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Reprinted with permission from Alternet

President Donald Trump is experiencing a backlash in response to repeating a far-right evangelical pastor’s threat that impeachment could lead to civil war in the United States. And a Harvard Law School professor is asserting that repeating the pastor’s comment is, in itself, a “basis for impeachment.”

Over the weekend, Trump supporter Robert Jeffress — far-right pastor of the First Baptist Church in Dallas and a prominent figure on the Christian Right — appeared on “Fox and Friends” and railed against House Speaker Nancy Pelosi for coming out in favor of an impeachment inquiry. Jeffress, during a Sunday appearance on Fox News’ “Fox and Friends,” angrily defended Trump and told co-hosts Pete Hegseth and Jedediah Bila, “I do want to make this prediction this morning: if the Democrats are successful in removing the president from office, I’m afraid it will cause a Civil War-like fracture in this nation from which this country will never heal.”

Trump took to Twitter and repeated Jeffress’ “civil war” threat, and John Coates — a law professor at Harvard University — saw Trump’s tweet and responded, “This tweet is itself an independent basis for impeachment: a sitting president threatening civil war if Congress exercises its constitutionally authorized power.”

Trump’s tweet has also been condemned by Republican Rep. Adam Kinzinger, a military veteran who tweeted that having “visited nations ravaged by civil war,” he found the tweet “beyond repugnant.” Kinzginer served in the U.S. Air Force during the Iraq War.

Democratic activist Mieke Eoyang (vice president of the centrist Third Way think tank) was critical of Trump’s “civil war” comment as well, tweeting, “The last time the nation was torn apart by civil war, it was to ensure the freedom of an entire race of people. Over 600,000 people died. The president would tear the nation apart to prevent the accountability for one man.”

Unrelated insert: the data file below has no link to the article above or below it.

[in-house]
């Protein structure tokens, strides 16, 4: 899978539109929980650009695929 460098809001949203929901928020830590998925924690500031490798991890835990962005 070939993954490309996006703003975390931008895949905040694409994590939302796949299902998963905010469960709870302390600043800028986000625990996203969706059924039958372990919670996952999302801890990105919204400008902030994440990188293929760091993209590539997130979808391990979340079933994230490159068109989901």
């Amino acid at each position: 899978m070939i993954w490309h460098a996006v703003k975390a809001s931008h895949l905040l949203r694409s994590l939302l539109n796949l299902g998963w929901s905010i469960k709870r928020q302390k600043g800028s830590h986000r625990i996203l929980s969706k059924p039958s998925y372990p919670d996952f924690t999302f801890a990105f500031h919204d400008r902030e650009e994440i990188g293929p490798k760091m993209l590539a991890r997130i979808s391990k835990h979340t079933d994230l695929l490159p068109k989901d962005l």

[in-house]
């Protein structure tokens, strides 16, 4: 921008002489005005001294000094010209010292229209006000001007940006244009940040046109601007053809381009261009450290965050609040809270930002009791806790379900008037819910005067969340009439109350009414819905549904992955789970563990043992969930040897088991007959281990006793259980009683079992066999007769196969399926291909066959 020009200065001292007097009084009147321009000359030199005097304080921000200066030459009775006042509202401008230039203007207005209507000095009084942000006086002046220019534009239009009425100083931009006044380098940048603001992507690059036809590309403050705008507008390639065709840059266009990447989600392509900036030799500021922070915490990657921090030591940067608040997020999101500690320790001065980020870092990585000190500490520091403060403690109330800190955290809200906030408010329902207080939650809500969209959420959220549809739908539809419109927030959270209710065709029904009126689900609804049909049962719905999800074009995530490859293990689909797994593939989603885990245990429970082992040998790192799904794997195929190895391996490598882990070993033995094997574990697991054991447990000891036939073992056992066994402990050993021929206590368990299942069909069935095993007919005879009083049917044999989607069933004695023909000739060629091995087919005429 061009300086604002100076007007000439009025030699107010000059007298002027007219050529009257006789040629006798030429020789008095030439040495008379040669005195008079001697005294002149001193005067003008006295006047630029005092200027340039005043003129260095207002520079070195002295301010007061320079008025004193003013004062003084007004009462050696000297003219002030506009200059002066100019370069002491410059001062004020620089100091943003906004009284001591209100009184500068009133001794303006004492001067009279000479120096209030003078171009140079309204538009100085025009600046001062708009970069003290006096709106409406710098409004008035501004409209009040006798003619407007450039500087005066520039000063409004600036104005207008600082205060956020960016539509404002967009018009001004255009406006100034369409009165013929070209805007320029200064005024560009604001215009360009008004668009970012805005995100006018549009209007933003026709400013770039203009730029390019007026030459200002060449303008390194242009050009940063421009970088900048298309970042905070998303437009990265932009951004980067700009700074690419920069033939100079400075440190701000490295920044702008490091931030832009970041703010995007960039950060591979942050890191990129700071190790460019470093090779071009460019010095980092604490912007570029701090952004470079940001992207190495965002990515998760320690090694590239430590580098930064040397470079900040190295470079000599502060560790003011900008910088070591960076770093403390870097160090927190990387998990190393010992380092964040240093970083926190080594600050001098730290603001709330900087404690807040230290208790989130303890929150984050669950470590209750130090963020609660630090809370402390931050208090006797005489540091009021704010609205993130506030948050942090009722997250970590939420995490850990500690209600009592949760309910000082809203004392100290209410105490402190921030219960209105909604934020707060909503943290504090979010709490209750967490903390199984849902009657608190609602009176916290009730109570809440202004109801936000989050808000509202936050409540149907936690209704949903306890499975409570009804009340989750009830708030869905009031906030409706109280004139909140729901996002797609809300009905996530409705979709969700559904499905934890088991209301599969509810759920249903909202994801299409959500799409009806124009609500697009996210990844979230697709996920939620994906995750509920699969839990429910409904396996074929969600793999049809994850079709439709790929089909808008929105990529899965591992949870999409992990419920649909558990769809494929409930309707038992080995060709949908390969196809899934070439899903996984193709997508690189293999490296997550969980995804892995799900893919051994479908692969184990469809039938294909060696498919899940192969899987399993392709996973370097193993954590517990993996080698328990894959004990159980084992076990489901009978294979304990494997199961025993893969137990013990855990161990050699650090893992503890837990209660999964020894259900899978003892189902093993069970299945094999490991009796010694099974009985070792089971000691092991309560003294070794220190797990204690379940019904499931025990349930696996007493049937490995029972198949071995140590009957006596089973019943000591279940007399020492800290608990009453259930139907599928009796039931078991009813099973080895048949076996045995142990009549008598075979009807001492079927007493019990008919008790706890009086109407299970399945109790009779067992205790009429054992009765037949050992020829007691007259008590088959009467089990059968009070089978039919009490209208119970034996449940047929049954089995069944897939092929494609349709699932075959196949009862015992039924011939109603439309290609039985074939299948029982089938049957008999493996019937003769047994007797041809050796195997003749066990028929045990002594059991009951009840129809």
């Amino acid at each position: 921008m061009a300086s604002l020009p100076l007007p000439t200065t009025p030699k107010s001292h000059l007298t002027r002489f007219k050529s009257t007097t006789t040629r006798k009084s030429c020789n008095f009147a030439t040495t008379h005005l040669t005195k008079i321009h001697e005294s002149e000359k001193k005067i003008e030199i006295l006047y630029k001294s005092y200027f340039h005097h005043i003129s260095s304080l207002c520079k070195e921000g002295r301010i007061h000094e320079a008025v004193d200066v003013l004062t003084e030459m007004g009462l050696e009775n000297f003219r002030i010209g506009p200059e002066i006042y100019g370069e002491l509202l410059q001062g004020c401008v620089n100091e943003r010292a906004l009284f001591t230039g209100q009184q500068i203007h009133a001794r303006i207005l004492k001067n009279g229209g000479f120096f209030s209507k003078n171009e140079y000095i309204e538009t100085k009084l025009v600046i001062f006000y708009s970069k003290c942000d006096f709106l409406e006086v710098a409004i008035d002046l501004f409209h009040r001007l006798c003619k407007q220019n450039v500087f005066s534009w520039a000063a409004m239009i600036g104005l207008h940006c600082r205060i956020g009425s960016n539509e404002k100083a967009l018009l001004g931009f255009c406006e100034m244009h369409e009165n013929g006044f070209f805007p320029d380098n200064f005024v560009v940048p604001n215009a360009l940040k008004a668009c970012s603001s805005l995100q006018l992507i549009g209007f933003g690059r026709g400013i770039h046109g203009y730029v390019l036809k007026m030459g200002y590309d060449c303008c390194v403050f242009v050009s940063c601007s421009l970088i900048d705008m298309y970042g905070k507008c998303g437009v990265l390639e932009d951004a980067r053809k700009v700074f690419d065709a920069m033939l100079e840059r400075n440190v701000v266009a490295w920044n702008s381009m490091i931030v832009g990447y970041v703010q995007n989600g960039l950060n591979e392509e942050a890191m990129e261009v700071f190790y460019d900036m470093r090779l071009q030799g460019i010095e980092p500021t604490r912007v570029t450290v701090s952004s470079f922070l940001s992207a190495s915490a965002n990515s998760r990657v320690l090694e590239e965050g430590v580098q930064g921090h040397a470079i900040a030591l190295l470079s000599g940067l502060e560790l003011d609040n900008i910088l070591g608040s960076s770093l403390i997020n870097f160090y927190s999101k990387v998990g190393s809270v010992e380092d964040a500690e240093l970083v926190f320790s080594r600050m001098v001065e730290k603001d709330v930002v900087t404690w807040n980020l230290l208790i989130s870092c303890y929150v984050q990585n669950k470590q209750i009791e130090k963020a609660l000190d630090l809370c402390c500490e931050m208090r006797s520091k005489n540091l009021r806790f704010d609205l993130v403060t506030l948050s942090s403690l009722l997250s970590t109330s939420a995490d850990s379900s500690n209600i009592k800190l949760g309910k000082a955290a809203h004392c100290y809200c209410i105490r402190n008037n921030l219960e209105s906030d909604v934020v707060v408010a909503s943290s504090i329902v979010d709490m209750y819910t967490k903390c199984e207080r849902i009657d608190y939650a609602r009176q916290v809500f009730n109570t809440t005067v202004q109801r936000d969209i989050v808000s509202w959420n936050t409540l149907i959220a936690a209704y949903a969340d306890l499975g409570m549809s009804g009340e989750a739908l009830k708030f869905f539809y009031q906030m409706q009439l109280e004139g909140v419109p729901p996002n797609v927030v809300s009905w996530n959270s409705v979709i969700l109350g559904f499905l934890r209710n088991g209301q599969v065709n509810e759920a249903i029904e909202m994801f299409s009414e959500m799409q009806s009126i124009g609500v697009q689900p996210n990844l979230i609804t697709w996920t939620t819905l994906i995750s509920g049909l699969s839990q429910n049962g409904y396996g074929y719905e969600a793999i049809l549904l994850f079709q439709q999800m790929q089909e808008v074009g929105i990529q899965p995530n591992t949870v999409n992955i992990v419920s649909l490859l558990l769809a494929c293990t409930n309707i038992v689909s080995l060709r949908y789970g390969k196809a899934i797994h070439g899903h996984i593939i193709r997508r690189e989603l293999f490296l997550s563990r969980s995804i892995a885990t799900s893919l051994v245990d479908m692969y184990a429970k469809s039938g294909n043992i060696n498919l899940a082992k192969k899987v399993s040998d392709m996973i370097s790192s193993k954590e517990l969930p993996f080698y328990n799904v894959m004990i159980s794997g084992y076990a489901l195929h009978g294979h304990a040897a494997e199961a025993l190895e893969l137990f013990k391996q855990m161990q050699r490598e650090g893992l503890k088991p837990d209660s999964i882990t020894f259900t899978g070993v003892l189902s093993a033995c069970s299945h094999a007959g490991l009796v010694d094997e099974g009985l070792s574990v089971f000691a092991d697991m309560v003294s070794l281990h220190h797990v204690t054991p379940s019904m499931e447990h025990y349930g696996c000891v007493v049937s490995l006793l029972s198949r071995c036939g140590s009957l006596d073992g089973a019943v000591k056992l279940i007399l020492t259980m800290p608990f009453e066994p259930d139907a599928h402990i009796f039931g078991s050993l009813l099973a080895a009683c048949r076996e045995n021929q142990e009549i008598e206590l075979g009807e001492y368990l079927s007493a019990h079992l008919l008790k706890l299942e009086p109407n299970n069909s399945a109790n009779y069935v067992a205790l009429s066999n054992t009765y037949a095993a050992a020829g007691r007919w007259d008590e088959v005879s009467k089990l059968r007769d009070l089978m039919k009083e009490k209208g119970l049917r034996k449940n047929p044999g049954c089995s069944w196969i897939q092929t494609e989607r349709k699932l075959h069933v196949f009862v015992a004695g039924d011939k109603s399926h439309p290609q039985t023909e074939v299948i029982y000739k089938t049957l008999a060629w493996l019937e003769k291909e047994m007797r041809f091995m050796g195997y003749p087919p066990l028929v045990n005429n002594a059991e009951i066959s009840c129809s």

Pelosi’s call for an impeachment inquiry is a major shift from her previous position.

Before last week, Pelosi was the most prominent anti-impeachment voice in the Democratic Party; she resisted impeachment during former Special Counsel Robert Mueller’s Russia investigation and continued to do so after the Mueller Report was publicly released in redacted form. But on September 24, Pelosi changed her mind in response to the Ukraine scandal and Trump trying to pressure Ukrainian President Volodymyr Zelensky, during a July 25 phone conversation, into investigating former Vice President Joe Biden and his son, Hunter Biden.

Official White House Photo by Tia Dufour

Three states that narrowly swung from Barack Obama in 2012 to Donald Trump in 2016 seem likely to swing back in 2020. Polling currently gives a consistent and solid lead to Democrat Joe Biden in Michigan, Pennsylvania, and Wisconsin.

Should Biden carry all three of these swing states and keep all of the states Hillary Clinton won in 2016, he will win an Electoral College majority and the presidency.

According to RealClear Politics' polling average, Biden currently enjoys a 4-point lead in Pennsylvania, a 6.4-point lead in Michigan, and a 6.7-point lead in Wisconsin.

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